Banking and Securities Regulation and Agency Enforcement Authorities

The federal bank regulatory agencies — the Office of the Comptroller of the Currency, the Federal Deposit Insurance Corporation, the Board of Governors of the Federal Reserve System, and the Office of Thrift Supervision — have extensive authority to enforce various legal and regulatory standards with respect to the banking institutions that they supervise. Similarly, the Securities and Exchange Commission (SEC) has a wide range of tools to enforce the securities laws. This report provides a brief sketch of these authorities and identifies the organizational entities within each agency that Congress assigns enforcement responsibilities. It includes a table comparing the formal enforcement tools that the banking agencies may use with those of the SEC.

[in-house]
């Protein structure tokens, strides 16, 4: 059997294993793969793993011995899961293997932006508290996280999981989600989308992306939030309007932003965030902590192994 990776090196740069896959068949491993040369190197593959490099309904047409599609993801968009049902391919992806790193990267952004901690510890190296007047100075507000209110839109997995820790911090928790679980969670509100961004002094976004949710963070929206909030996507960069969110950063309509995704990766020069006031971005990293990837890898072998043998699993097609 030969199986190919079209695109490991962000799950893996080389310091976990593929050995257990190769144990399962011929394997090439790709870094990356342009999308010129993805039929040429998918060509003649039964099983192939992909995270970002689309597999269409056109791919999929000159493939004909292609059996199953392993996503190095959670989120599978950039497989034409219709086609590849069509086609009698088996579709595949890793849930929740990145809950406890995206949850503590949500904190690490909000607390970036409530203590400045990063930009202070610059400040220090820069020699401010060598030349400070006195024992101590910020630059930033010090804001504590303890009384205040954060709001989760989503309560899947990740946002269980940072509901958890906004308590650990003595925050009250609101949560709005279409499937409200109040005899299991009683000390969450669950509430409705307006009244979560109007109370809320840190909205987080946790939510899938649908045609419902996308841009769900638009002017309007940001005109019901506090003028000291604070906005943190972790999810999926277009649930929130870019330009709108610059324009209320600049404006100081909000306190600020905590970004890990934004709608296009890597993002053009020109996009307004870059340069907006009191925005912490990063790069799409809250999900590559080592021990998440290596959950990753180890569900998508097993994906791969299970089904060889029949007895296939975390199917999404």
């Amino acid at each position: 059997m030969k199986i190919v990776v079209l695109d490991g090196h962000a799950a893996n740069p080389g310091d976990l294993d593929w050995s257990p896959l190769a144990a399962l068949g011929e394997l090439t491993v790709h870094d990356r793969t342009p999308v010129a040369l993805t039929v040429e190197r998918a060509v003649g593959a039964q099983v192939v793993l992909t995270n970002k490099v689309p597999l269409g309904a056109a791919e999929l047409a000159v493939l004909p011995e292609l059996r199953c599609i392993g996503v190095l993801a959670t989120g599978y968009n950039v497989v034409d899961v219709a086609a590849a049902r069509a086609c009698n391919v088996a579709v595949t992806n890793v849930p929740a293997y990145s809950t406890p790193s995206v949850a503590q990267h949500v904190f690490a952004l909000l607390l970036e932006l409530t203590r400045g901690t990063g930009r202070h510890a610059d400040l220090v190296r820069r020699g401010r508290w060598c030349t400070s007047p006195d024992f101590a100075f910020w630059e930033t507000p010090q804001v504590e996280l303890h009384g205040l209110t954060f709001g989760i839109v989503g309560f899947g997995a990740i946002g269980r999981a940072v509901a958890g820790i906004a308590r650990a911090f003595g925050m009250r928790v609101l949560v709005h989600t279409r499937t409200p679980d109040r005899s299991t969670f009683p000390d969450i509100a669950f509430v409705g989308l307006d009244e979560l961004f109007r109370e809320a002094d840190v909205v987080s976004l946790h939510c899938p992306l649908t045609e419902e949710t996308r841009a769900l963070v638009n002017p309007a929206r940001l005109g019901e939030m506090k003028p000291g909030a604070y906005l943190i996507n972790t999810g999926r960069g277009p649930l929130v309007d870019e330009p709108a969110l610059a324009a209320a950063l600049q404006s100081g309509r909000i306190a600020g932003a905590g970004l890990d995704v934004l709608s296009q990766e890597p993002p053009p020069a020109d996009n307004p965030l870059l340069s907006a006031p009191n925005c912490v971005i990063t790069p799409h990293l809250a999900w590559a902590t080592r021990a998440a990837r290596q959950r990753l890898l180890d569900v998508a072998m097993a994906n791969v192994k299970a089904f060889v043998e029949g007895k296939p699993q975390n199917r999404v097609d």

Order Code RL33235 CRS Report for Congress Received through the CRS Web Banking and Securities Regulation and Agency Enforcement Authorities January 17, 2006 William D. Jackson, Mark Jickling, and Gary Shorter Government and Finance Division M. Maureen Murphy and Michael V. Seitzinger American Law Division Congressional Research Service ˜ The Library of Congress Banking and Securities Regulation and Agency Enforcement Authorities Summary The federal bank regulatory agencies — the Office of the Comptroller of the Currency, the Federal Deposit Insurance Corporation, the Board of Governors of the Federal Reserve System, and the Office of Thrift Supervision — have extensive authority to enforce various legal and regulatory standards with respect to the banking institutions that they supervise. Similarly, the Securities and Exchange Commission (SEC) has a wide range of tools to enforce the securities laws. This report provides a brief sketch of these authorities and identifies the organizational entities within each agency that Congress assigns enforcement responsibilities. It includes a table comparing the formal enforcement tools that the banking agencies may use with those of the SEC. This report will be updated as legislative activity warrants. Contents Background . . . . . . . . . . . . . . . . . . . . . . . . . . . . . . . . . . . . . . . . . . . . . . . . . . . . . . 1 An Overview of Banking and Securities Regulation . . . . . . . . . . . . . . . . . . . . . . 2 Banking . . . . . . . . . . . . . . . . . . . . . . . . . . . . . . . . . . . . . . . . . . . . . . . . . . . . . 2 Securities . . . . . . . . . . . . . . . . . . . . . . . . . . . . . . . . . . . . . . . . . . . . . . . . . . . . 3 Major Enforcement-Related Statutes . . . . . . . . . . . . . . . . . . . . . . . . . . . . . . . . . . . 4 Banking . . . . . . . . . . . . . . . . . . . . . . . . . . . . . . . . . . . . . . . . . . . . . . . . . . . . . 4 Securities . . . . . . . . . . . . . . . . . . . . . . . . . . . . . . . . . . . . . . . . . . . . . . . . . . . . 6 Organization of Enforcement Programs . . . . . . . . . . . . . . . . . . . . . . . . . . . . . . . . 7 Banking . . . . . . . . . . . . . . . . . . . . . . . . . . . . . . . . . . . . . . . . . . . . . . . . . . . . . 7 Securities . . . . . . . . . . . . . . . . . . . . . . . . . . . . . . . . . . . . . . . . . . . . . . . . . . . . 8 Comparison of Enforcement and Compliance Tools . . . . . . . . . . . . . . . . . . . . . . 10 For Further Reading . . . . . . . . . . . . . . . . . . . . . . . . . . . . . . . . . . . . . . . . . . . 13 List of Tables Enforcement Tools of Federal Bank Regulators and the SEC . . . . . . . . . . . . . . . 11 Banking and Securities Regulation and Agency Enforcement Authorities Background In the United States, following several decades of divergence, the businesses of commercial banking and securities activities have converged.1 Yet the regulatory framework for them, crafted largely in the 1930s, remains mainly under different statutory roofs.2 This report summarizes the enforcement and compliance programs of federal banking regulators and those of the Securities and Exchange Commission (SEC). It begins by discussing the key objectives of banking and securities regulation, which shed light on why enforcement programs differ. There follow brief overviews of the statutory basis for enforcement, the major enforcement tools, and, finally, how regulators organize enforcement programs. This report focuses on the primary goals of bank and securities regulation respectively. Banks are to be run in a safe manner, seeking to avoid risk and thus losses. Their regulation is largely in the background, “opaque.” Although banking operations are subject to penetrating examinations by federal regulators, agencies do not make most of the details public. The SEC, on the other hand, requires securities firms and securities issuers to disclose various details of their operations, including all material information that may generate losses as well as expected profits. In contrast to bank regulation, therefore, SEC regulation of securities businesses may be labeled “transparent,” that is, although sources of volatility are acceptable in the industry, they must be adequately and accurately revealed or disclosed. In both sectors, other goals are promoted by industry standards or self-policing and by government regulation. Among these are the following: business continuity planning in case of natural and unnatural (terrorist) disasters that could weaken operations;3 preventing use of financial institutions as conduits for money laundering or terrorist financing;4 providing consumer protection against fraud and misconduct; safeguarding data security and the privacy of customer information; and supervising 1 CRS Report RL30516, Mergers and Consolidation Between Banking and Financial Services Firms: Trends and Prospects, by William Jackson. 2 CRS Report RL32672, Financial Institutions and Markets: Major Federal Statutes, by M. Maureen Murphy. 3 CRS Report RL31873, Homeland Security: Banking and Financial Infrastructure Continuity, by William Jackson. 4 CRS Report RL33020, Terrorist Financing: U.S. Agency Efforts and Inter-Agency Coordination, coordinated by Martin Weiss, especially section “Financial Regulators and Institutions.” CRS-2 technological service providers. Banking and securities regulators and institutions have long cooperated, both nationally and internationally, informally and formally, and share cooperative arrangements of many kinds, often extending beyond U.S. borders.5 An Overview of Banking and Securities Regulation Banking Banking is one of the most heavily regulated businesses in the United States.6 The reasons for this lie in the economics of banking. A typical bank balance sheet features long-term assets (loans and investments) and short-term liabilities (deposits). This means that banks face liquidity problems if depositors suddenly choose to withdraw their funds. Furthermore, a run on a single bank can become an industrywide problem, if cautious depositors at otherwise healthy banks — understanding that only some withdrawal claims can be satisfied — decide to get in line early. Banks are monitored closely through regulatory systems that require governmental chartering; periodic reporting on virtually every aspect of their business; systematic examination and supervision; independent auditing; and annual reports to shareholders, depositors and the public.7 Under the dual banking system, banks may be chartered by a state government or by the federal government. Although the chartering authority — state or federal — prescribes the requirements that a banking institution must meet with respect to the basic aspects of its business, an array of federal laws and regulations provide for close federal supervision of nearly all depository institutions in the United States. A major component of federal regulation of banking is the deposit insurance system. To discourage runs on banks and reduce the risk of contagion, Congress began federal deposit insurance during the Great Depression, following collapses of statesponsored deposit guaranty schemes.8 Because under the deposit insurance program, the federal government assumes part of the financial risk of bank failure, federal law requires that banking regulators have access to confidential business data and gives them broad powers to assure that the managers of insured depository institutions operate them in a safe manner. Nearly every aspect of the operation and management of an insured institution is subject to close regulatory supervision. In an economic sense, bankers and regulators are business partners: a bank that becomes insolvent is not just a business failure; it also represents a failure of regulation. As vigilant as the regulators may be, 5 Institute of International Bankers, “Global Survey 2005, Regulatory and Market Developments,” at []. 6 See Jonathan R. Macey and Geoffrey P. Miller, BANKING LAW AND REGULATION 73 (2d ed. 1997). 7 8 See Patricia A. McCoy, BANKING LAW MANUAL § 12.03 [Matthew Bender, 2d ed.]. CRS Report RS20724, Federal Deposit and Share Insurance: Proposals for Change, by William Jackson. CRS-3 bad business decisions are inevitable, as are downturns in the economy that may result in negative effects flowing from risks that are otherwise acceptable. In other words, depositories cannot completely avoid risks. With federal insurance of deposits, however, comes a safety net that lessens the impact of bank failure on depositors and, consequently, on the entire monetary economy. Congress divides federal regulatory authority over banking institutions among five regulators. The Federal Deposit Insurance Corporation (FDIC), besides administering the federally guaranteed insurance fund that covers any insured deposit losses, regulates state-chartered banks (and savings associations), except those belonging to the Federal Reserve System (FRS). The Board of Governors of the FRS (Fed) regulates such “member banks.” The Office of the Comptroller of the Currency (OCC) regulates federally-chartered “national banks.” The Office of Thrift Supervision (OTS) regulates federally-chartered and state-chartered savings associations. Besides federal regulation, all state-chartered banking institutions are subject to state banking laws and to supervision by state supervisory agencies.9 Federal regulators also have authority to monitor safety and soundness in various related organizations, known as bank “affiliates,” 10 which may be bank subsidiaries, bank service companies, or other entities related to the bank through corporate family structures known as “holding companies.” Regulation of holding companies and their subsidiaries depends on what kind of firm is at their core. The Fed regulates bank-based holding companies; OTS regulates savings institution-based complexes; and the SEC, securities-based “investment bank holding companies.”11 Securities The federal securities laws require companies that sell securities to the public to register with the SEC. In contrast to bank regulation, however, the act of registration with the SEC does not mean that the government has deemed a corporation’s securities to be a safe investment. Registration documents, known as “prospectuses,” state in bold type at their beginning that these securities have not been approved or disapproved by the SEC, and any representation to the contrary is a criminal event. The prospectus for even a high-quality stock or bond issue sets forth a long list of risk factors, some of which are unlikely to occur, while others such as weather, labor cost, and raw material conditions are intuitively obvious. In fact, the standard prospectus for a high-yield (junk) bond offering usually includes statements to the effect that it is highly unlikely that the issuing corporation will be able to pay interest on the bonds, let alone repay the principal. Under federal securities law, such an offer is entirely legal if all material information is fully and accurately disclosed to the public. All parties concerned expect the value (price) of traded securities to fluctuate, unlike bank deposits of fixed value. 9 Conference of State Bank Supervisors, “State Banking Department Links,” at []. 10 CRS Report RS21680, Affiliates in Banking, Finance, and Commerce: Development and Regulatory Background, by William Jackson. 11 The most recent structural legislation governing financial holding companies is the Gramm-Leach-Bliley Act, 113 Stat. 1138, P.L. 106-102. CRS-4 In other words, there is no securities law term equivalent to safety and soundness, the central notion of banking regulation. No one sees failure of a publicly-traded corporation or the decline of its share price as a SEC failure if the firm has disclosed all material risks fully and accurately. The SEC seeks to protect investors from fraud, not risk. Banking regulation transfers the risk of bank failure, including any failure resulting from fraud, from the customer to the government. The SEC also regulates and requires registration of broker/dealers, investment advisers, mutual fund operators, and other members of the securities industry. Although the SEC exercises regulatory authority over the securities industry, its authority is somewhat limited. An illustrative comparison is between the capital requirements imposed upon banks and the SEC’s net capital rule, which requires brokerage firms to maintain a minimum level of capital above mere solvency. Lawmakers intend bank capital requirements to permit institutions to weather unexpected losses or unfavorable market developments. The net capital rule, on the other hand, is a liquidation rule — it seeks to ensure that failing brokerages are shut down while they have money left to meet customer claims. Even in such cases, the brokerage industry’s self-funded protection arrangement — the Securities Investor Protection Corporation — may have to cover many account shortfalls.12 As in banking, state securities supervisors retain certain oversight power over securities businesses.13 Unlike the banking agencies, which supervise without intermediary organizations, the SEC has delegated significant authority to privatesector bodies. For corporation accounting, it has granted the Financial Accounting Standards Board and Public Company Accounting Oversight Board major decisionmaking capabilities. For securities firms, it has allowed many oversight responsibilities to be carried on by the National Association of Securities Dealers (NASD), a “self regulatory organization” (SRO). The stock exchanges are also SROs and thus exercise certain regulatory authority over their membership and over the corporations whose shares they list. The SEC, however, may veto rulings of these nongovernmental bodies, may require them to modify their rules (or adopt new ones), and exercise further oversight over them. Major Enforcement-Related Statutes Banking Although Congress has scattered provisions delegating various enforcement authorities to federal banking agencies under specified circumstances throughout U.S. laws, a full range of the civil enforcement powers of the federal banking 12 CRS Report RS21741, Securities Investor Protection Corporation, by William Jackson and Gary Shorter. 13 North American Securities Administrators Association, “About Nasaa,” at []. CRS-5 agencies is set out in section eight of the Federal Deposit Insurance Act.14 Banking violations are also punishable under federal criminal laws, and banking regulators often refer suspected violations to the Department of Justice for possible prosecution. Many prosecutions involving banks or banking officials are based on charges under general criminal statutes, such as the federal laws against mail fraud, wire fraud, racketeering, false statements, and money laundering. In addition, many federal criminal laws apply more narrowly to banking. These include: 18 U.S.C. § 215 bank bribery 18 U.S.C. § 656 theft or embezzlement of bank funds 18 U.S.C. § 709 false advertising or misuse of federal terms such as “federal deposit insurance” 18 U.S.C. § 1005 false entries by bank employees or false statements to regulators 18 U.S.C. § 1014 false statements on a loan or credit application 18 U.S.C. § 1029 access device fraud 18 U.S.C. § 1344 bank fraud 18 U.S.C. § 2113 bank robbery. Because both banking and securities companies operate as intermediaries in financial transactions, law requires them to make anti-money laundering and antiterrorist financing procedures to monitor and report on certain types of currency and foreign transactions under various federal laws and under regulations issued by the Department of the Treasury’s Financial Crimes Enforcement Network.15 They also must report suspicious transactions.16 Violation of these requirements is subject to potential criminal and civil penalties.17 In addition, Congress requires them to institute procedures to comply with the various economic sanction programs administered by Treasury’s Office of Foreign Assets Control (OFAC) and subjects them to potential civil and criminal penalties for failure to comply with the requirements that include blocking assets of designated entities and persons and notifying OFAC of that.18 Of course, banks and banking officials may be prosecuted under criminal laws of general applicability, such as those covering bribery of public or foreign officials and tax fraud and evasion. 14 12 U.S.C. § 1818. 15 31 C.F.R., Part 103. 16 31 C.F.R. § 103.19 (brokers and dealers); 31 C.F.R. § 103.18 (banks). 17 18 See, e.g., 31 U.S.C. §§ 5321, 5322. See U.S. Department of the Treasury, Office of Foreign Assets Control, “Foreign Assets Control Program for the Financial Community,” at [ enforcement/ofac/regulations/t11facbk.pdf]. CRS-6 Securities The securities laws give the SEC a range of administrative sanctions that it can apply to violators. Like the banking regulators, the SEC cannot bring criminal charges itself but makes recommendations for prosecutions to the Justice Department. The principal securities statutes are four, as follows. The Securities Act of 1933,19 called a “truth-in-securities” law, requires that securities be registered with the SEC before a sponsor/issuer sells them to the public. Registration requires disclosure of detailed information about the issuing corporation’s business, management, and financial condition. Failure to make complete and accurate disclosures creates liability for civil and criminal penalties. The Securities Exchange Act of 193420 created the SEC and gave it broad authority to adopt rules and regulations to maintain fair and orderly securities markets. This act requires ongoing disclosure and gives the SEC control over the form and content of corporate financial statements (quarterly and annual reports, etc.). The act also applies to exchanges where securities are bought and sold — stock, bond, and stock option markets must submit their rules for SEC approval. Brokers, the firms that employ them, and other industry professionals must register; revocation of registration may prevent them from working in the securities industry. The Exchange Act also governs communications between firms and their shareholders as well as certain merger transactions. The Investment Company Act21 provides for regulation of defined investment companies such as mutual funds. As securities, mutual funds must be registered before public sale, a process that requires public disclosures regarding the fund and its managers. The law also places certain limits on the type of investments that funds are permitted to make and on various other business practices. The Investment Advisers Act of 194022 applies to persons engaging in the business of advising others, either directly or through publications, as to the advisability of the purchase or sale of securities. Advisers whose assets under management exceed specified thresholds must register with the SEC. In 2004, the SEC required hedge funds to register as advisers.23 19 15 U.S.C. §§ 77a et seq. 20 15 U.S.C. §§ 78a et seq. 21 15 U.S.C. §§ 80a et seq. 22 15 U.S.C. §§ 80b et seq. 23 CRS Report 94-511, Hedge Funds: Should They Be Regulated?, by Mark Jickling. CRS-7 Organization of Enforcement Programs Banking Congress has vested enforcement of federal banking laws generally in an institution’s primary federal regulator. Each of the federal banking agencies issues regulations applicable to the entities under its authority. Typically, these are coordinated through the Federal Financial Institutions Examination Council (FFIEC).24 It is an interagency body composed of the heads of the federal banking agencies, which is charged with making “uniform principles and standards and report forms for examination of financial institutions,” 25 encouraging “application of uniform examination principles and standards by State and Federal supervisory agencies,”26 and reviewing all federal banking regulations at least once every 10 years “to identify outdated or otherwise unnecessary regulatory requirements.”27 Federal banking regulators have both considerable enforcement options and wide discretion in choosing among them. Besides the formal enforcement tools specifically authorized by statute, each of the federal banking agencies employs informal methods of insuring that regulated institutions meet safety and soundness standards as well as regulatory and statutory standards. These range from moral suasion to written requirements that corrective action be taken. Much of the information upon which informal enforcement actions are based derives from periodic bank examinations. Each banking agency has its own examination force that detects violations during recurring safety and special-purpose examinations of bank books and operations. Upon completion of a bank examination, the regulator will present a Report of Examination to the institution’s board of directors, which is to order remedial action or present information refuting the findings. Other forms of informal enforcement tools to correct perceived weaknesses in an institution include supervisory directives, board-of-director resolutions drafted by the regulator, and written instructions or agreements from the regulator.28 Institutions usually make correction and remediation voluntarily following the examination process and consider such self-correction a normal part of their business because of the multiplicity and complexity of banking laws and regulations. If this informal process of enforcement is unavailing, the banking agencies resort to the formal mechanisms available to them. They, thus, typically issue progressively stricter enforcement decrees against more serious weaknesses: memoranda of understanding, civil money penalties, cease-and-desist orders, and orders requiring the removal of officials. Should errant practices continue, an institution may be closed either by charter revocation or termination of its deposit insurance. 24 U.S. Federal Financial Institutions Examination Council, “About the FFIEC,” at []. 25 12 U.S.C. § 3305. 26 12 U.S.C. § 3306. 27 12 U.S.C. § 3310. 28 See Patricia A. McCoy, BANKING LAW MANUAL § 13.02 (2d ed.). CRS-8 Enforcement units within each agency are as follows. (1) OCC, the primary regulator of nationally chartered banks, which is organizationally placed within the U.S. Department of the Treasury, assigns bank supervision and enforcement operations to the Office of the Chief National Bank Examiner, within which there are “Large Bank Supervision” and “Midsize/Community Bank Supervision” units and four district offices. (2) Fed, the primary regulator of state-chartered member banks and bank holding companies including financial holding companies, conducts supervisory and enforcement activities through its Division of Banking Supervision and Regulation and delegates to 12 regional Federal Reserve Banks certain supervisory and enforcement powers. (3) FDIC, the primary federal regulator of state-chartered banks not belonging to the Fed, allocates enforcement to its Division of Supervision and Consumer Protection, which has Risk Management, Policy and Examination Oversight, and Compliance and Consumer Protection units within eight regional offices. (4) OTS, the primary federal regulator of savings or thrift institutions, and their savings and loan holding companies, organizationally within the U.S. Department of the Treasury, allocates its supervisory and enforcement activity to its Office of Examinations, Supervision, and Consumer Protection, with certain line supervisory responsibilities delegated to four regional offices. (5) State-chartered banks are subject to regulation by state banking agencies. Each state has a banking agency and usually designates an administrative position, Chief Examiner, Deputy Commissioner, or Supervisory Examiner, to enforce banking laws applicable to state banks.29 They usually make examinations on alternating cycles under general cooperative agreements with federal banking agencies, often negotiating them through the FFIEC.30 Securities Two units within the SEC have enforcement responsibilities: the Division of Enforcement and the Office of Compliance, Inspections, and Examinations. They may operate via 11 regional SEC offices. The Division of Enforcement conducts investigations into possible violations of federal securities laws and oversees civil suits and administrative proceedings.31 The division conducts two levels of investigations: 29 12 U.S.C. § 484 prohibits states from examining national banks except for compliance with state laws on unclaimed property and escheat. 30 Under 12 U.S.C. § 1820(d)(6)(A)(iii), federal banking agencies are to coordinate examinations with state bank supervisors. 31 See []. CRS-9 ! Informal investigations, which rely primarily on the voluntary cooperation of witnesses and/or the target of the investigation,32 and ! Formal investigations, in which it uses subpoenas to compel testimony or the production of documents. To obtain subpoena authority, the division submits a memorandum to the commissioners (via the General Counsel). The memorandum is a justification for the proposed investigation and the need for subpoenas. A majority of commissioners, or the single commissioner then serving as the duty officer, may then authorize a formal order authorizing administrative action or filing in federal court.33 Normally, the agency conducts investigations on a nonpublic basis; the SEC generally refuses to comment on whether an investigation is in progress. It announces enforcement actions to the public, but not all investigations result in enforcement actions. Before bringing an action, division staff may send out a “Wells Call,” suggesting intent to bring an action, giving the target the opportunity to respond in writing before bringing formal charges.34 Disclosure requirements of the securities laws ensure that the recipient will likely have to publicize a Wells Call, since news that an action is forthcoming is normally considered material to investors. The Office of Compliance, Inspections, and Examinations (OCIE) is responsible for examinations and inspections of registered entities — broker-dealers, investment companies, investment advisers, transfer agents, clearing agencies, and selfregulatory organizations. This office conducts inspections to attempt to assure compliance with the securities laws, to detect violations, and to apprise the SEC of developments in the regulated community. When OCIE detects deficiencies, it issues a “deficiency letter” which identifies problems that should be corrected, and the office will monitor the situation until it believes that compliance has occurred. If the office believes that violations are too serious for its process of correction, it will refer the violations to the Division of Enforcement.35 As in banking, each state continues to have its own set of securities laws, called blue sky laws; state agencies are responsible for enforcing these laws. SROs also have enforcement roles. For example, the National Association of Securities Dealers (NASD) oversees the registration of broker/dealers and their personnel and may bring a variety of sanctions against those who violate its rules and standards. The stock exchanges, as SROs, are required to conduct market surveillance and maintain and enforce rules to protect their public customers. SROs must submit proposed new rules to the SEC for approval.36 32 A.A. Sommer, Jr. (ed.) 6 SECURITIES LAW TECHNIQUES § 87.03 (2005). 33 Id. at § 87.04. 34 Sommer, at § 88.10. 35 See []. 36 See, e.g., 15 U.S.C. § 78s. CRS-10 Comparison of Enforcement and Compliance Tools Beyond the informal enforcement methods mentioned above, banking regulators have a wide array of statutorily authorized formal enforcement tools that range from civil administrative fines and orders to civil suits for damages and referrals to the Department of Justice for criminal prosecution. Among the laws delegating civil enforcement authorities is Section 8 of the Federal Deposit Insurance Act, which delegates to the federal banking regulators authority to issue cease and desist orders, prohibition and removal orders, civil money penalties, and orders canceling an institution’s insured status.37 Likewise, the SEC has a wide range of enforcement tools. For example, it may use its discretion in investigating possible violations of the securities laws and in obtaining injunctions against practices that may constitute violations.38 It has the authority to impose civil penalties for insider trading violations39 and to impose civil penalties in administrative proceedings for violations of the laws.40 The SEC may also, after notice and opportunity for hearing, begin cease-and-desist proceedings.41 A brief sketch of the formal enforcement tools available to federal banking regulators and to the SEC is set out in the following table. 42 37 12 U.S.C. § 1818. 38 See, e.g., 15 U.S.C. § 78u. 39 See, e.g., 15 U.S.C. § 78u-1. 40 See, e.g., 15 U.S.C. § 78u-2. 41 See, e.g., 15 U.S.C. § 78u-3. 42 The tabular description of the formal enforcement tools available to bank regulators in the first column of the table closely follows information found in a table compiled by the Government Accountability Office (GAO) letter to Chairman Baker of the Subcommittee on Capital Markets of the House Financial Services Committee. “Comparison of Financial Institution Regulators’ Enforcement and Prompt Corrective Action Authorities,” GAO-01322R, Jan. 3, 2001, pp. 13-21. CRS-11 Enforcement Tools of Federal Bank Regulators and the SEC Tools Bank Regulators SEC Cease and desist order (C&D) May be imposed on insured depository institution (IDI) or institution-affiliated parties (IAP) for (1) unsafe or unsound practice, or (2) violation of any law, rule, regulation, or any written agreement. C&D order may include affirmative order to correct conditions resulting from practices or violations, or limitations on the activities of an IDI or IAP. May be imposed on any person who violates federal securities laws. Respondent may be ordered to disgorge ill-gotten funds. Removal and prohibition May be taken against any IAP who violates law, regulation, final C&D order, or written agreement; engages in unsafe or unsound practices or breach of fiduciary duty, where actual or probable financial loss occurs, or where dishonesty or mental culpability is involved; or if necessary to protect an institution or depositors. Additional grounds for removal or prohibition apply to officers and directors in violation of specific banking statutes, and to an IAP involved in criminal proceedings. For registered entities (such as brokers, dealers, and investment advisers, the SEC may institute administrative proceedings to suspend or revoke registration, or to impose bars or suspension from employment in the securities industry. Section 305 of the SarbanesOxley Act gives the SEC the authority to bar a person from serving as an officer or director of a publicly-traded company if that person committed a securities law violation and has demonstrated unfitness to serve. CRS-12 Tools Bank Regulators SEC Civil money penalties Three tiers of money penalties exist: (1) for violation of law, regulation, final enforcement order, written condition or agreement, temporary C&D order, removal or suspension order, or violation of transaction reporting requirements; (2) violation of law, etc., unsafe or unsound practice, or breach of fiduciary duty that is part of a pattern of misconduct, causes more than a minimal loss, or results in pecuniary gain to the violator; (3) knowing violation of law, etc., engaging in unsafe or unsound practice, breach of fiduciary duty and knowingly or recklessly causing substantial loss or substantial pecuniary gain. Fines range from $5,000 per day (tier 1) to $1,000,000 per day (tier 3). The SEC often seeks civil money penalties and disgorgement of illegal profits in civil suits. In certain cases, fines imposed on single firms and individuals have run into the hundreds of millions of dollars. Injunctions and consent agreements Bank regulators have authority to seek court injunctions, but in the vast majority of cases, pursue administrative remedies. The SEC often files civil suits seeking injunctions to prohibit future violations. Many cases are settled out of court, with consent agreements, whereby the target of the investigation does not admit to wrongdoing but agrees not to commit violations in the future. Consent agreements are used in many major cases, and may involve the payment of fines and/or prohibition and suspension orders. Termination of insurance FDIC may terminate deposit insurance based on (1) unsafe or unsound practices by an IDI, its directors, or trustees, (2) unsafe or unsound conditions to continue operations, or (3) violation by IDI, directors, or trustees of any applicable law, regulation, etc., or written agreement between the IDI and the FDIC. No insurance, thus no comparable authority. CRS-13 Tools Prompt corrective action and liquidation authority Bank Regulators SEC As a bank becomes undercapitalized, significantly undercapitalized, or critically undercapitalized, regulators can take progressively more intrusive steps to monitor banks, restrict certain transactions, require significant changes in business operations, or replace management. Ultimately, regulators may appoint a receiver or conservator and close the institution. No directly comparable authority. Registered broker/dealers must comply with a net capital rule, and cease operations if their capital falls below the specified level. For Further Reading Insurance Information Institute and The Financial Services Roundtable. Financial Services Fact Book 2005, []. The at Spong, Kenneth. Banking Regulation: Its Purposes, Implementation, and Effects, at []. U.S. Securities and Exchange Commission. “The Investor’s Advocate: How the SEC Protects Investors and Maintains Market Integrity,” at []